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Peacemaker, the first of a series of SFF Western novels written by Australian author Marianne De Pierres, was a truly fascinating blend of genres. A fairly typical Western story in terms of plot, Peacemaker weaves science fiction elements with spirituality, crime, and urban fantasy into something much greater than the sum of its parts. A great debut for a world and set of characters that I can’t wait to see more from!

Virgin Jackson is the senior ranger in Birrimun Park – the world’s last natural landscape, overshadowed though it is by a sprawling coastal megacity. She maintains public safety and order in the park, but her bosses have brought out a hotshot cowboy to help her catch some drug runners who are affecting tourism. She senses the company is holding something back from her, and she’s not keen on working with an outsider like Nate Sixkiller.

When an imaginary animal from her troubled teenage years reappears, Virgin takes it to mean one of two things: a breakdown (hers!) or a warning. When the dead bodies start piling up around her and Nate, she decides on the latter. Something terrible is about to happen in the park and Virgin and her new partner are standing in its path…

The first thing that jumped out at me as I was reading through Peacemaker was how fantastic a character Virgin is. Most female characters in westerns tend to be reduced to their choice of femme fatale, swooning hostage, or strumpet. Rarely do we get to see them in a leading role, and rarely are they so well developed and interesting as Virgin Jackson. It’s something I’ve mentioned in other reviews, but it is distressingly rare to see a female protagonist treated like a whole person, with family history, a relationship that informs her character without defining it, and who has wants, needs, and feelings without being treated as some fragile creature who mostly just waits to be rescued from things. Virgin does have to struggle to hold her own ground when working alongside Nate Sixkiller, but that’s more a function of his extreme competence than any knock against her. In the same way that Eowyn (The Lord of the Rings) is a perfectly great character in her own right who gets things done, but if you put her on a battlefield with Legolas, she might not have much to do. Despite that, Virgin frequently takes the lead and most importantly, when she does get an assist from her co-star, it is played completely in the line of duty, with no remarks from Nate about any weakness on her part, and nothing in her internal monologue about feeling anything other than like the person watching her back successfully watched it.

The second thing to jump out at me in this story was the excellent building and use of mythology, spirituality, and other supernatural elements which are otherwise so rare in a mostly western sci-fi story. The fantasy elements are interwoven very naturally, and you rarely feel like anything is out of place, even when a possibly-imaginary eagle is attacking people with semi-automatic machine guns. A lot of these elements are only touched upon, however, especially since one of Virgin’s defining qualities at this stage of the story is her doubt that any of this part of her life is even real. There is no doubt, however, that this world of spirits and myths goes a lot deeper. I have great hopes for the later books of this series to explore these elements, if simply because there’s so little sci-fi that ever includes this kind of thing.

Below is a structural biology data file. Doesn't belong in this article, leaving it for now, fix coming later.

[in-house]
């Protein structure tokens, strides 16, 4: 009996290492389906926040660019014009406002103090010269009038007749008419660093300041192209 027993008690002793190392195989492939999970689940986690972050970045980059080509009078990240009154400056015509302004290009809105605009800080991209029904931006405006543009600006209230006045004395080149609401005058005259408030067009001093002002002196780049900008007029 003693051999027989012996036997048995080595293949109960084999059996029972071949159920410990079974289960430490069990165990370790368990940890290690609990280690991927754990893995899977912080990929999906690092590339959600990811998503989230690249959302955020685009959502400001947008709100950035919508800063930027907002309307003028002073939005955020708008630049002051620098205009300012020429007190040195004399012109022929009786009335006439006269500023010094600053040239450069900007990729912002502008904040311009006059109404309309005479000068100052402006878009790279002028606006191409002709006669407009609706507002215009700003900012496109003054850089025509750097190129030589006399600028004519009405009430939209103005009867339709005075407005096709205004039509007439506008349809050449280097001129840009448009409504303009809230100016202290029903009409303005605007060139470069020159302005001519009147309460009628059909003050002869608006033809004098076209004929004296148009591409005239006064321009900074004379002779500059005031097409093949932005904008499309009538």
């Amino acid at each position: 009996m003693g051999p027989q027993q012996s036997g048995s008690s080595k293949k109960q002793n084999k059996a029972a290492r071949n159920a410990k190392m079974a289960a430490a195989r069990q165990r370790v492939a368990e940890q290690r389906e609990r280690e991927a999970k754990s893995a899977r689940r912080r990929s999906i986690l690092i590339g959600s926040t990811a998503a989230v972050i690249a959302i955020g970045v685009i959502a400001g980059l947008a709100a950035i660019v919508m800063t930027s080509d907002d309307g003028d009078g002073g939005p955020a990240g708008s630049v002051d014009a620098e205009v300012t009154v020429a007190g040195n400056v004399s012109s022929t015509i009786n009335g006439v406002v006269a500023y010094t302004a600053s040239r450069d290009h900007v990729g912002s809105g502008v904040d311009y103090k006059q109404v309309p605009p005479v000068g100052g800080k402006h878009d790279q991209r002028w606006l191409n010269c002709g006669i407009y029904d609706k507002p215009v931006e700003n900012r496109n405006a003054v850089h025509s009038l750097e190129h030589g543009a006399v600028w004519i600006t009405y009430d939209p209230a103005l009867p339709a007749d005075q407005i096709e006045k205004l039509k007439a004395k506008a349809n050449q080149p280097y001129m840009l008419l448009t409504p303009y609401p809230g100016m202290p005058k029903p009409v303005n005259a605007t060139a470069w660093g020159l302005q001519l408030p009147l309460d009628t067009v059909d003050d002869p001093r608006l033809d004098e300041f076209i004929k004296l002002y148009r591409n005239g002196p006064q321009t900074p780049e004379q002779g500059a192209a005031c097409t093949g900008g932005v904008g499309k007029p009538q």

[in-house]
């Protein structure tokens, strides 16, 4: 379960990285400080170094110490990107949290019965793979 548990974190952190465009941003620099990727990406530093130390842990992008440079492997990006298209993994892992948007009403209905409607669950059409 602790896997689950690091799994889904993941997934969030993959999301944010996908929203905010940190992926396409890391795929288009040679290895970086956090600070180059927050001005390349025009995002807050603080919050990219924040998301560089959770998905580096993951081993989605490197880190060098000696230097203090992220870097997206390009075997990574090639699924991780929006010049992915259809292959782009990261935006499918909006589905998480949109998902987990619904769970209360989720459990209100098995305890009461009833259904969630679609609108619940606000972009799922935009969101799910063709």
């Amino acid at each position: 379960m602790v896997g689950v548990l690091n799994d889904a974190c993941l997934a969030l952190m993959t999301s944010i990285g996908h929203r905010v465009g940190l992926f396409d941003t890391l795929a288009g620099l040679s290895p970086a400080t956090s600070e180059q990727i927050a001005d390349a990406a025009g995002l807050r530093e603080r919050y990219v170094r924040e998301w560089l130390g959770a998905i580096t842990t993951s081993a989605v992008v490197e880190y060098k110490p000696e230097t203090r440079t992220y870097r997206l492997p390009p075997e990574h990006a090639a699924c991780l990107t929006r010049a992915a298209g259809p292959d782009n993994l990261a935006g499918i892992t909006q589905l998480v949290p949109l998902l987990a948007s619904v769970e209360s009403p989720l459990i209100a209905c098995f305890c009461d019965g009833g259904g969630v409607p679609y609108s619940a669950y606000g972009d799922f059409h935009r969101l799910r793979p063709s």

My only real criticism of this book is the tendency towards the end for a whole pile of plot twists to be dumped on me at once. While this has the advantage of setting up a whole lot of potential plot points for future books in the series, it was a bizarre left turn from an otherwise pretty straitlaced Western, even with all the other fantasy and sci-fi elements. One or two unexpected reveals are fine, in fact I love the odd curve ball, but this was a little excessive. The ending of the story comes so abruptly in the middle of trying to synthesize several new revelations that it was a little jarring. That said, since all it really did was make me want to read the next book in the series to find out where it goes, it’s not even much of a criticism.

Fans of the western style wedded to sci-fi or fantasy elements should definitely check out The Dead of Winter by Lee Collins, which has the benefit of a great female protagonist, as well. For more of the spirituality with a modern setting, Charles De Lint is always my go-to suggestion. For people who want it all, and simply want more from Virgin and De Pierres, the next book in this series, Mythmaker was released in 2015.

Dan received an ARC of this book courtesy of Angry Robot Books via NetGalley

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